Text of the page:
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Alternative Investments Are Popular, But Why?

By Philip Springer on September 6, 2013

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Mutual and exchange-traded funds that focus on so-called alternative investments took in $6.6 billion in net new cash this year through July, up from $741 million for all of 2012, according to Morningstar Inc.

This is perplexing, for one simple reason: These funds’ overall performance has been terrible, with most of the 13 alternative categories that Morningstar tracks trailing the performance of most equity and even fixed-income categories over one, three and five years.

What’s more, most of the alternative winners aren’t really alternative investments.

You see, it’s necessary to make the distinction between alternative asset classes and alternative strategies that use traditional asset classes.

An asset class has unique characteristics that distinguish it from other types of assets. The two most common factors are economics and supply/demand. Stocks and bonds are two mainstream asset classes. Real estate and commodities are the best-known alternative assets.

But what makes many other categories different aren’t the assets but the strategies. In other words, the managers trade traditional assets in different ways. Examples include funds that go both long and short and those that use leverage.

Another popular category is “global macro.” Investment decisions typically are based on forecasts and analysis about interest-rate trends, international fund flows, political changes, government policies and other broad factors. The managers typically use a variety of mainstream and alternative assets, such as stocks, bonds, currencies, futures and derivatives.

Private equity may or may not be an alternative class, depending on how the managers invest.

Most hedge funds invest in traditional assets. Some use various alternative strategies while some don’t. Some focus on alternative investments.

Owning more asset classes should provide additional portfolio diversification. But the results from investing in funds that use alternative strategies depend primarily on the managers, regardless of how different the returns may prove to be from the rest of your portfolio.

The Yale Model


Alternative investing started to become popular in the late 1990s because of the success of the so-called Yale Model, named after the university endowment fund that did so well at it.

Yale’s superior performance has continued. In the 10 years through June 2012, the latest reporting period, the Yale endowment returned an average of 10.6 percent annually, much better than the S&P 500’s 7 percent.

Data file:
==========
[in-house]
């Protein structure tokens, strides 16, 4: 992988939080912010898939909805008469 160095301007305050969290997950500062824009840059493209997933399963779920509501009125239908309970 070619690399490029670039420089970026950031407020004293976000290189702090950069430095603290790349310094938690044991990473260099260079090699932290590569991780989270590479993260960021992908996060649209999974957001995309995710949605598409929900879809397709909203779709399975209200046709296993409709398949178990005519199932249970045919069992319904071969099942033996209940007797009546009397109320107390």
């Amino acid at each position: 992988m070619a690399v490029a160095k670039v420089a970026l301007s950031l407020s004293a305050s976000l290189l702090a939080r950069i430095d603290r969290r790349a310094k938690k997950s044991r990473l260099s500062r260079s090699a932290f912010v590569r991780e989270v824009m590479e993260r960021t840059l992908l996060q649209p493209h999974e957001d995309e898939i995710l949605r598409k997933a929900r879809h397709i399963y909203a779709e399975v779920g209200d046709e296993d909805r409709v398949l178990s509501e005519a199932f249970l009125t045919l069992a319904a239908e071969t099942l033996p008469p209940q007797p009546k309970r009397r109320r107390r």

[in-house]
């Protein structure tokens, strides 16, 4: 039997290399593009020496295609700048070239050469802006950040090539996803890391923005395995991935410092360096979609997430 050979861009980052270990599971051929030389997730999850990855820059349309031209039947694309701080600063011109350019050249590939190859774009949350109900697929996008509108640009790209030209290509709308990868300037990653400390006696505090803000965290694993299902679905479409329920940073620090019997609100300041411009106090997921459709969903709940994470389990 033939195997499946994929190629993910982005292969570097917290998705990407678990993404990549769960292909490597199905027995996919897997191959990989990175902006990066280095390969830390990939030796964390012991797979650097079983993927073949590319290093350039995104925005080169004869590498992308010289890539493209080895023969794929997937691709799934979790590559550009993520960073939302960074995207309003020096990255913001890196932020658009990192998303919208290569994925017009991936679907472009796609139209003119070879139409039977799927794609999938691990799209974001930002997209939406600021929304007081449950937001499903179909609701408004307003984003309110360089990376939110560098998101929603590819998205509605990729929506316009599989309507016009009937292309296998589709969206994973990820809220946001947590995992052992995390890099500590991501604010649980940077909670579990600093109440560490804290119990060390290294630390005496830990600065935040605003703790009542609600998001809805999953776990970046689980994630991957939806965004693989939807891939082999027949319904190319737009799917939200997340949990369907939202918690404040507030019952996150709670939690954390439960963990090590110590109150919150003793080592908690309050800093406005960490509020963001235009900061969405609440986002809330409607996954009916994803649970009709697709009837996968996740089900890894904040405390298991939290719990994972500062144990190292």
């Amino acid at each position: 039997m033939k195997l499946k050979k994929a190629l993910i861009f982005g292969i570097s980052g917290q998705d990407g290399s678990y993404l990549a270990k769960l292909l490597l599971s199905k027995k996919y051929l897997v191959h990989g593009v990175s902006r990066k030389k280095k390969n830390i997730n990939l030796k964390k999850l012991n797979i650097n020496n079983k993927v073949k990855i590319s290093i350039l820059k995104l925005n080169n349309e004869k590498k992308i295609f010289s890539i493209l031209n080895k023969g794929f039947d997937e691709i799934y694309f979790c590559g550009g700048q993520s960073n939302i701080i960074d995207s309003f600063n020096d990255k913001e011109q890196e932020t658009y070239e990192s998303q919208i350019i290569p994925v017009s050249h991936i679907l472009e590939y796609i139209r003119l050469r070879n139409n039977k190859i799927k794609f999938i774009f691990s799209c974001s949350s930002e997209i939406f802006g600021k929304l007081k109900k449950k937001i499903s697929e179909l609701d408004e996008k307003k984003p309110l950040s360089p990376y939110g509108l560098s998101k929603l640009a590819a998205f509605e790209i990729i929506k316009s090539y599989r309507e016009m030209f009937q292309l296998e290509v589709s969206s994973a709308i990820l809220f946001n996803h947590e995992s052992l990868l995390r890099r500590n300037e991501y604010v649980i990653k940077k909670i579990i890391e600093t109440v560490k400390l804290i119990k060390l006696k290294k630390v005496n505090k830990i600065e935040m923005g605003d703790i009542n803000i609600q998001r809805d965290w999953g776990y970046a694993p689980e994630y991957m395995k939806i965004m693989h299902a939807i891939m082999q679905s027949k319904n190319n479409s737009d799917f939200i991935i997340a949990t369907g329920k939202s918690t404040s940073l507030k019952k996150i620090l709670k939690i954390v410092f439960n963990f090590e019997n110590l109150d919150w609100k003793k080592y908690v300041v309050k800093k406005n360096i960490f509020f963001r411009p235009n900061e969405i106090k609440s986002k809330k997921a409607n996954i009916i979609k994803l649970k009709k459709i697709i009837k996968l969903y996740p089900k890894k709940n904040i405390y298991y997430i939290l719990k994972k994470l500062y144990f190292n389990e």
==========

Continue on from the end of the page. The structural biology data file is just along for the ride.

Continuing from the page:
From the Yale Model grew the idea that large investors, such as endowments and public pension funds, could generate superior investment returns by moving a large chunk of assets from stocks and bonds into hedge funds, private equity, real estate and other alternatives.

Thousands of institutional investment funds adopted this high-cost approach in various ways, with widely varying results that deteriorated over time and collapsed during the financial crisis.

These other institutions were unable to achieve Yale’s level of success for three basic reasons:

Reason #1:
They didn’t have all of Yale’s many advantages. Among these are a full-time staff of expert analysts to evaluate potential investments; access to the best investors and a broad range of opportunities; the clout to negotiate favorable fee structures and other terms; no taxes on profits; and a very long-term view.

Reason #2:
In recent years, alternative investments have become more accessible, more easily traded and more popular because of exchange-traded funds, mutual funds and other products. But a true alternative investment is unlikely to be liquid and popular.

With increased popularity, high fees and lower management expertise, it’s only natural that these assets and strategies have done less well, both in diversifying portfolios and in absolute returns.

Reason #3:
Since 2008, when the financial crisis kicked in, followed by central banks’ monetary and quantitative easing, different assets have become more correlated to each other. So diversification to alternative investments has paid off less than it used to.

Leuthold Group LLC recently studied the performance of commodities, real estate investment trusts and hedge funds and found that their “correlations to equities have risen dramatically” since 2009.

Unfortunately, individual investors now are buying into the deeply flawed “alternative” idea.

Over the last five years, the S&P 500 has returned an average of 8.3 percent. Here are the annualized returns over that time period for the 13 alternative-fund categories Morningstar tracks:

Trading-leveraged debt: 4.9 percent.
Long/short equity: 3.9 percent.
Trading-leveraged equity: 3.5 percent.
Multialternative: 1.7 percent.
Multicurrency: 1.1 percent.
Market neutral: 0.3 percent.
Managed futures: -3.7 percent.
Trading-leveraged commodities: -7.0 percent.
Trading-miscellaneous: -8.3 percent.
Trading-inverse debt: -11.7 percent.
Trading-inverse commodities: -18.0 percent.
Bear market: -24.9 percent.
Trading-inverse equity: -28.9 percent.

Need we say more?

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